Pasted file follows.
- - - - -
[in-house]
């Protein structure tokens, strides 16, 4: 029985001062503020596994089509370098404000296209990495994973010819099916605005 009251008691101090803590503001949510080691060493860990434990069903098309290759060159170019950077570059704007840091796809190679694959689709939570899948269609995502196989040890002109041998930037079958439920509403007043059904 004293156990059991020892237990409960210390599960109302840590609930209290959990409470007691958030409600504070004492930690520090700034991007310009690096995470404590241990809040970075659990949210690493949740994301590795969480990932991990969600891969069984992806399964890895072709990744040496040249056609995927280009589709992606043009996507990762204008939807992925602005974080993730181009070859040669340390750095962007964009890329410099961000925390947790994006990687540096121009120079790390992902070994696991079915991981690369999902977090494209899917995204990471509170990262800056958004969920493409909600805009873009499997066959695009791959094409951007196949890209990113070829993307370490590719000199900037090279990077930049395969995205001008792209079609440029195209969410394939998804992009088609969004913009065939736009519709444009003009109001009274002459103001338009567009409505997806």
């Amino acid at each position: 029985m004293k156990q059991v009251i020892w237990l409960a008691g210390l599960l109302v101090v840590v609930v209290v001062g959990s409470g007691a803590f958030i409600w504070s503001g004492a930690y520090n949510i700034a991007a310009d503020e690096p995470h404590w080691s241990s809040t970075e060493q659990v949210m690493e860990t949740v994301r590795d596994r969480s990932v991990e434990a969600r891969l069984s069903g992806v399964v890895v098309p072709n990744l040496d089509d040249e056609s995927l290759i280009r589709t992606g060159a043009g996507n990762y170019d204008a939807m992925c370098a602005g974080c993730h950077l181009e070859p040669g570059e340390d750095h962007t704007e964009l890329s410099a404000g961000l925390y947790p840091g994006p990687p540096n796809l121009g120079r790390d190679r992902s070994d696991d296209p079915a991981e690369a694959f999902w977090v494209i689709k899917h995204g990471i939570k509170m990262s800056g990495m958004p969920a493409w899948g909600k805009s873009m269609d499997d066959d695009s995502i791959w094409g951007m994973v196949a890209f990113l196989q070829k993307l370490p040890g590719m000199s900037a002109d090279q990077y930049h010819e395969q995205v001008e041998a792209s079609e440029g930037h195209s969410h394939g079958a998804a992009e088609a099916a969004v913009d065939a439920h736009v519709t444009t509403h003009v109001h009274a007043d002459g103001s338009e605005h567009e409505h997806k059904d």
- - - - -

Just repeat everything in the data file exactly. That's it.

[in-house]
């Protein structure tokens, strides 16, 4: 029985001062503020596994089509370098404000296209990495994973010819099916605005 009251008691101090803590503001949510080691060493860990434990069903098309290759060159170019950077570059704007840091796809190679694959689709939570899948269609995502196989040890002109041998930037079958439920509403007043059904 004293156990059991020892237990409960210390599960109302840590609930209290959990409470007691958030409600504070004492930690520090700034991007310009690096995470404590241990809040970075659990949210690493949740994301590795969480990932991990969600891969069984992806399964890895072709990744040496040249056609995927280009589709992606043009996507990762204008939807992925602005974080993730181009070859040669340390750095962007964009890329410099961000925390947790994006990687540096121009120079790390992902070994696991079915991981690369999902977090494209899917995204990471509170990262800056958004969920493409909600805009873009499997066959695009791959094409951007196949890209990113070829993307370490590719000199900037090279990077930049395969995205001008792209079609440029195209969410394939998804992009088609969004913009065939736009519709444009003009109001009274002459103001338009567009409505997806």
């Amino acid at each position: 029985m004293k156990q059991v009251i020892w237990l409960a008691g210390l599960l109302v101090v840590v609930v209290v001062g959990s409470g007691a803590f958030i409600w504070s503001g004492a930690y520090n949510i700034a991007a310009d503020e690096p995470h404590w080691s241990s809040t970075e060493q659990v949210m690493e860990t949740v994301r590795d596994r969480s990932v991990e434990a969600r891969l069984s069903g992806v399964v890895v098309p072709n990744l040496d089509d040249e056609s995927l290759i280009r589709t992606g060159a043009g996507n990762y170019d204008a939807m992925c370098a602005g974080c993730h950077l181009e070859p040669g570059e340390d750095h962007t704007e964009l890329s410099a404000g961000l925390y947790p840091g994006p990687p540096n796809l121009g120079r790390d190679r992902s070994d696991d296209p079915a991981e690369a694959f999902w977090v494209i689709k899917h995204g990471i939570k509170m990262s800056g990495m958004p969920a493409w899948g909600k805009s873009m269609d499997d066959d695009s995502i791959w094409g951007m994973v196949a890209f990113l196989q070829k993307l370490p040890g590719m000199s900037a002109d090279q990077y930049h010819e395969q995205v001008e041998a792209s079609e440029g930037h195209s969410h394939g079958a998804a992009e088609a099916a969004v913009d065939a439920h736009v519709t444009t509403h003009v109001h009274a007043d002459g103001s338009e605005h567009e409505h997806k059904d």